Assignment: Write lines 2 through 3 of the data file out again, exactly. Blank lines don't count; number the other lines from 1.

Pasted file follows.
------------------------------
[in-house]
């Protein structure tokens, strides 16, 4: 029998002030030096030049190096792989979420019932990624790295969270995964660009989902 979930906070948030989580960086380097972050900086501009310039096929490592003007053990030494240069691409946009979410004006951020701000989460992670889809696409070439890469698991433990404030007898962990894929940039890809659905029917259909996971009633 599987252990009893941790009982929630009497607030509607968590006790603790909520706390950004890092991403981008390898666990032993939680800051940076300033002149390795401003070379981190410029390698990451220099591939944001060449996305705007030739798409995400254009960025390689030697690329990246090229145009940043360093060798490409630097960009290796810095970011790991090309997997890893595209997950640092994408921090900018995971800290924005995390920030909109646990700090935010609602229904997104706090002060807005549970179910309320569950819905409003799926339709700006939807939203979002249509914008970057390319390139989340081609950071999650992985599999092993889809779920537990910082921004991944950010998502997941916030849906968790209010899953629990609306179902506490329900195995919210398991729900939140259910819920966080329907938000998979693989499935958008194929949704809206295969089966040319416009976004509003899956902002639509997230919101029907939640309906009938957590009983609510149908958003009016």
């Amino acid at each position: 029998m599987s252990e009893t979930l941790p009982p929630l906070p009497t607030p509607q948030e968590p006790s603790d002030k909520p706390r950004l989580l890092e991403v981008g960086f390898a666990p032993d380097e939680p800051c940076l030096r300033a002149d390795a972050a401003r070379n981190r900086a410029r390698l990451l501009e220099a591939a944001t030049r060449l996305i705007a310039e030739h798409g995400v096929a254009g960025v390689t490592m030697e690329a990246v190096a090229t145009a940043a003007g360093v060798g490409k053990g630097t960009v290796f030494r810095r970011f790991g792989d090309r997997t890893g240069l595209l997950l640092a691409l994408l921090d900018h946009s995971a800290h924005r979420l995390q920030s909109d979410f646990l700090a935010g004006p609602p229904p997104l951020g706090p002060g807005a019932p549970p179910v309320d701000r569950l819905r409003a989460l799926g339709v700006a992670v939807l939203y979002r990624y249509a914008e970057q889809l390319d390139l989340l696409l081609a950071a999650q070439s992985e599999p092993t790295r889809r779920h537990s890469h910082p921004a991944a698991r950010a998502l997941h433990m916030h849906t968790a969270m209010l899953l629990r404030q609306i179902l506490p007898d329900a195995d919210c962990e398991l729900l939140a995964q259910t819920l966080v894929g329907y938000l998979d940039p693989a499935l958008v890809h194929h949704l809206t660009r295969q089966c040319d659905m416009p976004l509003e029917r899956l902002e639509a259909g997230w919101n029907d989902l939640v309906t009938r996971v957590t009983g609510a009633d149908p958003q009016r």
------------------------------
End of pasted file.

């Protein structure tokens, strides 16, 4: 029998002030030096030049190096792989979420019932990624790295969270995964660009989902 979930906070948030989580960086380097972050900086501009310039096929490592003007053990030494240069691409946009979410004006951020701000989460992670889809696409070439890469698991433990404030007898962990894929940039890809659905029917259909996971009633 599987252990009893941790009982929630009497607030509607968590006790603790909520706390950004890092991403981008390898666990032993939680800051940076300033002149390795401003070379981190410029390698990451220099591939944001060449996305705007030739798409995400254009960025390689030697690329990246090229145009940043360093060798490409630097960009290796810095970011790991090309997997890893595209997950640092994408921090900018995971800290924005995390920030909109646990700090935010609602229904997104706090002060807005549970179910309320569950819905409003799926339709700006939807939203979002249509914008970057390319390139989340081609950071999650992985599999092993889809779920537990910082921004991944950010998502997941916030849906968790209010899953629990609306179902506490329900195995919210398991729900939140259910819920966080329907938000998979693989499935958008194929949704809206295969089966040319416009976004509003899956902002639509997230919101029907939640309906009938957590009983609510149908958003009016």
């Amino acid at each position: 029998m599987s252990e009893t979930l941790p009982p929630l906070p009497t607030p509607q948030e968590p006790s603790d002030k909520p706390r950004l989580l890092e991403v981008g960086f390898a666990p032993d380097e939680p800051c940076l030096r300033a002149d390795a972050a401003r070379n981190r900086a410029r390698l990451l501009e220099a591939a944001t030049r060449l996305i705007a310039e030739h798409g995400v096929a254009g960025v390689t490592m030697e690329a990246v190096a090229t145009a940043a003007g360093v060798g490409k053990g630097t960009v290796f030494r810095r970011f790991g792989d090309r997997t890893g240069l595209l997950l640092a691409l994408l921090d900018h946009s995971a800290h924005r979420l995390q920030s909109d979410f646990l700090a935010g004006p609602p229904p997104l951020g706090p002060g807005a019932p549970p179910v309320d701000r569950l819905r409003a989460l799926g339709v700006a992670v939807l939203y979002r990624y249509a914008e970057q889809l390319d390139l989340l696409l081609a950071a999650q070439s992985e599999p092993t790295r889809r779920h537990s890469h910082p921004a991944a698991r950010a998502l997941h433990m916030h849906t968790a969270m209010l899953l629990r404030q609306i179902l506490p007898d329900a195995d919210c962990e398991l729900l939140a995964q259910t819920l966080v894929g329907y938000l998979d940039p693989a499935l958008v890809h194929h949704l809206t660009r295969q089966c040319d659905m416009p976004l509003e029917r899956l902002e639509a259909g997230w919101n029907d989902l939640v309906t009938r996971v957590t009983g609510a009633d149908p958003q009016r």